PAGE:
Saturday 3 December 2016

Bad old Joey strikes again

Dermot Crowe

Published 14/11/2010 | 05:00

Newcastle United's Joey Barton is an intriguing figure who divides opinion as he strains on the leash of decent behaviour. In football, there is an unforgiving transparency which exposes character flaws as well as technical deficiencies.

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On Wednesday night, Barton punched Blackburn opponent Morten Gamst Pedersen for no good reason and, basically, 'lost it' -- succumbing again to a quick-fire temper.

To reach this point and be, for the most part, relative stable, a 28-year-old professional footballer operating in the higher reaches of the Premier League required a certain level of application and common sense. He did not have the silver spoon upbringing and the aid of a well-structured childhood and family life. But riding the wave of several incidents, some including serious assault, Barton has made it to this point. That is either a mark of his determination to overcome his demons or a reflection of a morally corrupt and exceedingly indulgent culture of English football.

Football has saved him for the most part. While you cringed at the paranoid reaction exhibited against Blackburn, it was quickly diffused by an open and frank mea culpa the next day. The confession was swift and unequivocal. An apology isn't worth much unless there is some kind of lesson learned, and correction of future behaviour, yet it was hard not to sympathise with a man in constant conflict with issues that go well beyond football. The mystified Norwegian who took the brunt of Barton's ire mid-week was the embodiment of cool reserve and contrast to his inflamed tormentor. His attempts to calm the situation seemed pointless to an impervious aggressor caught in his latest moment of madness.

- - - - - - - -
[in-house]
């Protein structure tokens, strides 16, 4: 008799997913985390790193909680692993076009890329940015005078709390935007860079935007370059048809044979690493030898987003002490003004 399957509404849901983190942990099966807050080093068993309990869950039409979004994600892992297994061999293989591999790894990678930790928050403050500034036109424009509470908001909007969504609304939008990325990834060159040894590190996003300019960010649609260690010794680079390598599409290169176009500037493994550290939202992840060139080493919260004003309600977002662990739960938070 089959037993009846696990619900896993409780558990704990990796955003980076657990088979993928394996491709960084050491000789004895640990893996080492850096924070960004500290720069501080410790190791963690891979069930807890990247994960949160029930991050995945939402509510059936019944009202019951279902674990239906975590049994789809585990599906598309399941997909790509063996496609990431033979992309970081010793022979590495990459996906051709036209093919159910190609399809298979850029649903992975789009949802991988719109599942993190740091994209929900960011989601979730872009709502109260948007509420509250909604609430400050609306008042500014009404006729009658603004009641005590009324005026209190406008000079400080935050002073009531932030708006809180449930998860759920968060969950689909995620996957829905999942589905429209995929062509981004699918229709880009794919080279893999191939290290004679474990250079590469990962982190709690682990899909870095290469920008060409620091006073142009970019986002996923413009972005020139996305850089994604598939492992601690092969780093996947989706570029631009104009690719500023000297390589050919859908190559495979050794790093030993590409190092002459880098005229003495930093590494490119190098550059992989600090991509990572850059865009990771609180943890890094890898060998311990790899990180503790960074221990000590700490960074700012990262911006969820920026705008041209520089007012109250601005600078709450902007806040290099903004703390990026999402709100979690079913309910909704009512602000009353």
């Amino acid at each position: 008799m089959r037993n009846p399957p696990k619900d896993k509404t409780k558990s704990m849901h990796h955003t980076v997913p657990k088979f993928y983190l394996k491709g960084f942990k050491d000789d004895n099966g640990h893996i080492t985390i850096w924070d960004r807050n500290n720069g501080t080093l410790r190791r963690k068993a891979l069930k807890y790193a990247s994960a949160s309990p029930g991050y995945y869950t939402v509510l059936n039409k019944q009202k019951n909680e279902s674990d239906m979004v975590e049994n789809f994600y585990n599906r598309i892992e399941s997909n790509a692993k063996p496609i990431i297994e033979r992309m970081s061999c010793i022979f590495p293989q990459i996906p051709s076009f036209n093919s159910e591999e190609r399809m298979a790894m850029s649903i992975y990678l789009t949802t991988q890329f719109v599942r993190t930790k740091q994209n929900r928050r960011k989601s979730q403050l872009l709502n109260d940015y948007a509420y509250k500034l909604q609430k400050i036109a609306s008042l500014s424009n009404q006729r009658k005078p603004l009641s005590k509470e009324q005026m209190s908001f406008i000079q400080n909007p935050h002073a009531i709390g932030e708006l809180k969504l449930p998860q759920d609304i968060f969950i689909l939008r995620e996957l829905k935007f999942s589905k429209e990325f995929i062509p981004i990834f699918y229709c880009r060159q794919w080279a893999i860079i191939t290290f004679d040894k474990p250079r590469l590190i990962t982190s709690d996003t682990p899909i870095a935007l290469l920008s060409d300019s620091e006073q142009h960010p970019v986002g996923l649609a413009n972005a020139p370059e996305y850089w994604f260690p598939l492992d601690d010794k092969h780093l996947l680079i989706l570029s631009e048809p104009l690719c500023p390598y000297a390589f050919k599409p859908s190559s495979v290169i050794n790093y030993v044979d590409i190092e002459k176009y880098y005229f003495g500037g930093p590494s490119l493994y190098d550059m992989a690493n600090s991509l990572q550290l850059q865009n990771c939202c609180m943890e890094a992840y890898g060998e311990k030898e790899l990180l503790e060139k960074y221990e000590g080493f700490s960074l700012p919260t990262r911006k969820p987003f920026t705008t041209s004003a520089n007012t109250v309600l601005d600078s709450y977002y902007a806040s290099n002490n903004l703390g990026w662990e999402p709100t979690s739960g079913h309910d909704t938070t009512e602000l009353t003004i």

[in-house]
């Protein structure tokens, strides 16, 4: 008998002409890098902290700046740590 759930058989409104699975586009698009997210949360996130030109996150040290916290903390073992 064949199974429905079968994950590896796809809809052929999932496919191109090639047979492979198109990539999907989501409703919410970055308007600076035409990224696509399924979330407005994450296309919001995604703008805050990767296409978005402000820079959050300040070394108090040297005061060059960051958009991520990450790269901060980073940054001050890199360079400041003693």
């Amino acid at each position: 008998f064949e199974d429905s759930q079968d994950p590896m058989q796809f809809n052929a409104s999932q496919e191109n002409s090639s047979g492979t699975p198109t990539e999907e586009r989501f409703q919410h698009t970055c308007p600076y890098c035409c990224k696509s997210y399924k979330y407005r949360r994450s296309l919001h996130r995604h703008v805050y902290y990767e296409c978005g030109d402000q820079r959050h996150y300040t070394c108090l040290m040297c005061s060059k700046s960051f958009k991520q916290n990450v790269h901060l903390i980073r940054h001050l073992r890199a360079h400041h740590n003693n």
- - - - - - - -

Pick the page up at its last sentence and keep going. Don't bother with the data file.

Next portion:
How do you learn to deal with an inherent anger reflex when it is only a matter of time when the limits of your restraint are tested again? It might have been more understandable if Barton had been on the end of a wild challenge, or excessive verbal taunting, but there was no evidence of this being the case. The other player brushed off him as they passed one another and he reacted.

The latest flash has cost him the next three matches, enough time to ponder his latest breach of the peace. Barton was born in 1982, which was blessed with a glorious World Cup tournament in Spain.

He should find a highlights package in his time off and remind himself of why he is playing football in the first place.

ssport@independent.ie

Sunday Independent

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